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Doctors' views presented in right-to-die debate

Debate about assisted dying, the right-to-die and physician-assisted suicide shows no sign of abating within the UK.

But without pioneering research by Brunel’s Professor Clive Seale, policy-makers would be making decisions without evidence of doctors’ true attitudes and practices when it comes to end-of-life care.

British social attitude surveys have repeatedly shown there is overwhelming public support (80%) for legislation to allow the right-to-die and there have been periodic attempts by individuals to have existing law re-interpreted by the courts and by politicians to introduce new legislation to allow medically-assisted dying.

But Prof Seale’s work involving postal surveys of nationally representative samples carried out in 2004 and 2008 proved unequivocally that UK physicians are, on the whole, opposed to the legalisation of assisted dying whether it be euthanasia or doctor-enabled assisted suicide.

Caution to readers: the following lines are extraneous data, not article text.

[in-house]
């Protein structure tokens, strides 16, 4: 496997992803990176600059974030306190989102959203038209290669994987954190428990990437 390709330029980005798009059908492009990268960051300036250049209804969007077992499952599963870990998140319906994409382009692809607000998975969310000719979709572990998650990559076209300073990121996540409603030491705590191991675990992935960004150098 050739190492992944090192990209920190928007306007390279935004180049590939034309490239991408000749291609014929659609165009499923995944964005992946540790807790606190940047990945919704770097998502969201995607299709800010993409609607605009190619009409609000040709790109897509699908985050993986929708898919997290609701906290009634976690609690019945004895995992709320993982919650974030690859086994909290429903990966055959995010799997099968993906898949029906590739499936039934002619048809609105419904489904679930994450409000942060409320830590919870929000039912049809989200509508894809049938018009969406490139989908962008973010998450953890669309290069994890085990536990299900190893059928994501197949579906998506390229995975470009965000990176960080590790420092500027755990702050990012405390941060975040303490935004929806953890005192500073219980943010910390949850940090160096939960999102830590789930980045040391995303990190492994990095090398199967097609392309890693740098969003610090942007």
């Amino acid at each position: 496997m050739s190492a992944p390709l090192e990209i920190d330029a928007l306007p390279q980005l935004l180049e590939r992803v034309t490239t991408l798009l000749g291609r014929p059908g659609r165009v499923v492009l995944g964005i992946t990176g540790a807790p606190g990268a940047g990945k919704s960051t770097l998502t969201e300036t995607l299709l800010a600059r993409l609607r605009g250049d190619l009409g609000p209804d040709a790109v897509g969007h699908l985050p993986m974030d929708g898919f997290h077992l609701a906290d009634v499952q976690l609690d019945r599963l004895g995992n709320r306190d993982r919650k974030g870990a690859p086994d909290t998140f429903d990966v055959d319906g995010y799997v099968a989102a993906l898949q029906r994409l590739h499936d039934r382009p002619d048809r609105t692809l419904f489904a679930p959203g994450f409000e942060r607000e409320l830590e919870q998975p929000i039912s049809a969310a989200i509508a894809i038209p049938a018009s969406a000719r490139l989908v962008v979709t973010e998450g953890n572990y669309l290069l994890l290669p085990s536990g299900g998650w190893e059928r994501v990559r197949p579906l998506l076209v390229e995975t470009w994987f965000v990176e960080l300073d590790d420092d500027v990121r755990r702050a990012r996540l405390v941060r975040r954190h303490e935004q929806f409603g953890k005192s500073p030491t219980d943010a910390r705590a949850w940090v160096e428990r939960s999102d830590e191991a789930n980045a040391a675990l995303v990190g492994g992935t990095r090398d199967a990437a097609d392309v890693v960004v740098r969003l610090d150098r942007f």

The impact, however, does not stop there. The surveys recorded that one in 10 dying patients ask for a hastened death and that compared to other countries there is a high incidence of continuous deep sedation until death in the UK except where a doctor has personal religious beliefs.

With 60,000 dying patients each year asking for a speedier death the euthanasia debate is unlikely to fade into the background. And the place of religious belief in clinical practice especially in end-of-life care has significant implications for General Medical Council guidance to doctors.